Moms who Model

By Reba

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When I was a Senior in High School several students in our class were invited to participate in a “Close Up” week-long study program in Washington D.C. Kids from across the U.S. learned about their Government and its inter-workings. As you can imagine this was not a free trip. You can also imagine my parents weren’t overjoyed at the thought of spending $1,200 on one child.

These were 1992 dollars at that.

This amazing opportunity came with a price tag that was far beyond my parents budget but that didn’t deter me from presenting my sales pitch with all of the reasons why I should be allowed to participate. Just short of asking them to sell a kidney I really didn’t have a plan and they didn’t really buy into my “I may be President some day” speech.

Out of the blue one day my mother came home and told me she found a way to send me. I was over the moon excited. My mother was one of the top salesmen at her place of employment, The Natchitoches Times. I assumed Eva Gail was going to put her skills to good use and choose to raise the tuition for the trip. It was one of the options included in the package.

She asked me to write a letter detailing what experience a student would gain from the program and how I planned to use that knowledge for my future endeavors. She didn’t have to ask me twice. I poured my heart and soul into a grammatically correct letter that would wow the socks off of any potential donors.

She picked me up from school one day so I could ride with her as she met with people to ask for donations using my thoughtful letter and her winning smile. Or so I thought. The very first office we visited was a business called Waskom & Brown. We parked the car and I wished Eva Gail luck. She looked at me with a very unpleasant face and told me I was confused.

I wasn’t confused. I was supporting her as she did her thing.

My mother told me she wasn’t the one wanting to travel to D.C. She wasn’t the one who didn’t have a job to pay for this endeavor. She wasn’t the one who would do my work for me and I needed to show more effort and less dependency on her for this labor intensive project. She led the horse to the trough but she certainly wasn’t making it drink for me.

Once I recovered from the shock of having to actually take care of my own business I exited the car, entered the building and boldly asked to speak to a Mr. Nettles Brown. I presented him with my letter and gave him a brief rundown of the program. He was extremely gracious and agreed to be a donor of my trip if my group would agree to speak at Kiwanis once we returned. At the time I wasn’t fully aware of the impact that Kiwanis had on young children and how the whole organization is based on “One child at a time.”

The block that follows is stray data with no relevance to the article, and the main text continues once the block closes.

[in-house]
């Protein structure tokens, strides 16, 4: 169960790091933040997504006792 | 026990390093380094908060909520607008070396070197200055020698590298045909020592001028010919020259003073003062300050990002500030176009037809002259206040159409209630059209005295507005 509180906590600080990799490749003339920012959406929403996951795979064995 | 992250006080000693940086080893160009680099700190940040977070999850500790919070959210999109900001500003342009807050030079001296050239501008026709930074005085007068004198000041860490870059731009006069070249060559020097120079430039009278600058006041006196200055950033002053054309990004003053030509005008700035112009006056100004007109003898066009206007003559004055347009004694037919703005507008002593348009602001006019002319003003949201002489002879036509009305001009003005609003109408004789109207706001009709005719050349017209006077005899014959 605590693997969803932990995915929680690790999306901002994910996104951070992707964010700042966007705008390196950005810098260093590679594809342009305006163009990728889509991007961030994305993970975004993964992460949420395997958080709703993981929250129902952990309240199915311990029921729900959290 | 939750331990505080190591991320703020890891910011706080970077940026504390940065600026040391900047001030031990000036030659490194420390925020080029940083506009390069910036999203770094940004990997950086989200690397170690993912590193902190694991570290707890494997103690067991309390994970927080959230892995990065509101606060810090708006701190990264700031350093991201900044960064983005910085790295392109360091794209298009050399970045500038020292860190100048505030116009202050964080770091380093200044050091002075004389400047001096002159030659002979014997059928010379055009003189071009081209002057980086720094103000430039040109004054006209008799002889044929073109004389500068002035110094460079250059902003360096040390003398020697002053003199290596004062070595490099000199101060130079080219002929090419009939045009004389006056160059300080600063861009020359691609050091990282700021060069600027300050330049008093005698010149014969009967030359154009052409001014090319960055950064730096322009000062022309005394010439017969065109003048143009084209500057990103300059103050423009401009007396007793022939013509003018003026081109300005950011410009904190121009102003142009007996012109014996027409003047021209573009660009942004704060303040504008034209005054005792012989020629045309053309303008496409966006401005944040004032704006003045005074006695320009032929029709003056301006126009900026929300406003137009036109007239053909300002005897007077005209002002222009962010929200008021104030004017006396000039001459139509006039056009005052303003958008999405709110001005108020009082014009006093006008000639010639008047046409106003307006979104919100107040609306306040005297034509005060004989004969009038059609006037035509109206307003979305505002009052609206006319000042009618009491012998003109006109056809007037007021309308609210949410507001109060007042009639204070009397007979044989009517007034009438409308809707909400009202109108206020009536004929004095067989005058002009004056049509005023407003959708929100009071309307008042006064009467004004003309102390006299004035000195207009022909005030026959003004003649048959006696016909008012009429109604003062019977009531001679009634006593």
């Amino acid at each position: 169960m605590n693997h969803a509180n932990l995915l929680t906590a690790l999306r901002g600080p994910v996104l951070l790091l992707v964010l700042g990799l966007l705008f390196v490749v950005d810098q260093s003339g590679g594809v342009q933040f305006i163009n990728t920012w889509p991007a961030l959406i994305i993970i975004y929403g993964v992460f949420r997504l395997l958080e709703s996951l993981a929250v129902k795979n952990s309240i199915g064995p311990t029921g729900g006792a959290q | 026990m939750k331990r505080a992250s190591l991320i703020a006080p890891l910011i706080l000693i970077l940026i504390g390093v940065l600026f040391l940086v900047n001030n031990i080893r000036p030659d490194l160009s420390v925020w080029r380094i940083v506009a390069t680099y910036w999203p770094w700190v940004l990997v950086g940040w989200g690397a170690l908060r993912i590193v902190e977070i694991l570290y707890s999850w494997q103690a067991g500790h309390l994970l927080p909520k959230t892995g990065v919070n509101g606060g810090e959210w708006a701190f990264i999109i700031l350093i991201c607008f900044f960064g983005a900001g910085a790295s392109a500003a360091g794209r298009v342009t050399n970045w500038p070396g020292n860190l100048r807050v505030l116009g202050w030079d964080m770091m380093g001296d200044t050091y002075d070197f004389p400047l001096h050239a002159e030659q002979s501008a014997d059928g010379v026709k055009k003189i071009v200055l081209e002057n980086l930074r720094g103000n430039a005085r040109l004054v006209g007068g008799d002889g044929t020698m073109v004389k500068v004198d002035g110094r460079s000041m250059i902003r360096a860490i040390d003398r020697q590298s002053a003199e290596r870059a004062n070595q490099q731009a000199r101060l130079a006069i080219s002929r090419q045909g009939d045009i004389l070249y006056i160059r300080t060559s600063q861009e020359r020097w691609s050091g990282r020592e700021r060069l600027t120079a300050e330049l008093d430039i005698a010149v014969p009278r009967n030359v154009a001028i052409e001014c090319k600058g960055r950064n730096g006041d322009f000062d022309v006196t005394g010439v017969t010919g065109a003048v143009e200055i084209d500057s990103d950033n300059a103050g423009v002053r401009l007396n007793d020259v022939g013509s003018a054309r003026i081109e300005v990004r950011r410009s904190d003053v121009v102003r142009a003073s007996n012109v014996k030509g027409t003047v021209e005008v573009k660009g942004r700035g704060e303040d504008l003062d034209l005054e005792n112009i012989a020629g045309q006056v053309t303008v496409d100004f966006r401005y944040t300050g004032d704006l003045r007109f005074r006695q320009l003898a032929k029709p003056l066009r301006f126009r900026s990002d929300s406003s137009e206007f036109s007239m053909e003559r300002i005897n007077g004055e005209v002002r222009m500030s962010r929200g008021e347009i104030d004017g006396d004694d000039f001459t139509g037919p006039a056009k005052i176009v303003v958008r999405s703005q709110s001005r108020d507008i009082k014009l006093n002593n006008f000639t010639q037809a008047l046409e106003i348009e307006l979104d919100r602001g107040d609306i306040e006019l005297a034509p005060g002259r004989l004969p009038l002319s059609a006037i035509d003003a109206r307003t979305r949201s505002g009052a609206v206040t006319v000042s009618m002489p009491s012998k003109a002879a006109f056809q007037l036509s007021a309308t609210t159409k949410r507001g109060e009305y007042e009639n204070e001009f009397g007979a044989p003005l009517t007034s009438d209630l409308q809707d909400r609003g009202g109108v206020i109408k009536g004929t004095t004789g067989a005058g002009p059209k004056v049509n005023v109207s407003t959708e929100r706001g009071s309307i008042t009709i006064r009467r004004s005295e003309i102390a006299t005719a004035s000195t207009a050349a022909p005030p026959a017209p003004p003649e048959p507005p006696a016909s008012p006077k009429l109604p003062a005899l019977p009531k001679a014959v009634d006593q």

One thing Mr. Brown nor myself knew at the time was that one day I would become the President of the organization I visited in high school….I literally was that “One child”….. He chose to invest in the future of a child he did’t know, while not knowing what the return on his investment would be.

Fast forward 26 years later.

While volunteering to work at the Jazz Fest I met the most amazing young girl Amia and her little brother Devon. We became fast friends. They’re very polite and just as outgoing as I am. However, they were on a mission to raise money for Amia to attend a study program in Washington DC. The very next weekend while volunteering at the Louisiana Forest Festival in Winnfield I ran into the same family again.

Amia was there with her mother, Amy Metoyer, Corey Roberson and her little brother. It was a divine meeting. I have no doubt. Amia was there selling cupcakes and pound cakes that she and her grandmother baked. Actually, she was giving them away for donations. She put her trust in the hands of strangers.

She had an ace in the hole though. She had sales skills that had me ready to recruit her to sell insurance in my office. Her whole family and extended family have been working for months to raise money for Amia to travel to Washington D.C. Bake sales, car washes, BBQ’s, lemonade stands… you name it they family has done it. They’ve made it a family affair.

There’s no doubt that in both cases, my mother and Amia’s mother, could have easily chosen to work on our behalf. They could have taken the reigns and earned the money fairly quickly and taken the easy road. But, had that happened, I wouldn’t have met Mr. Brown (whom I consider a friend and business colleague). Amia wouldn’t have made those priceless memories with her grandmother baking and working at festivals with her family by her side. Most of all we wouldn’t have learned that God puts people in our path daily who will influence us for the good of his Kingdom and to further his plan.

I’m excited to say that I’m investing in the future of Amia Brown with the hopes that she will come speak at Kiwanis when she gets back from D.C.!

Bring up a child by teaching him the way he should go, and when he is old he will not turn away from it. Proverbs 22:6

To donate to Amia’s trip to Washington D.C. this summer, go online to:  WEBSITE

2 thoughts on “Moms who Model

  1. Girl! Love it!! That seems like a lifetime ago but then, wasn’t that yesterday! Lol! Love all your articles! If I remember correctly, there was a radio show we visited as well! Nervous doesn’t cover that feeling that day!!

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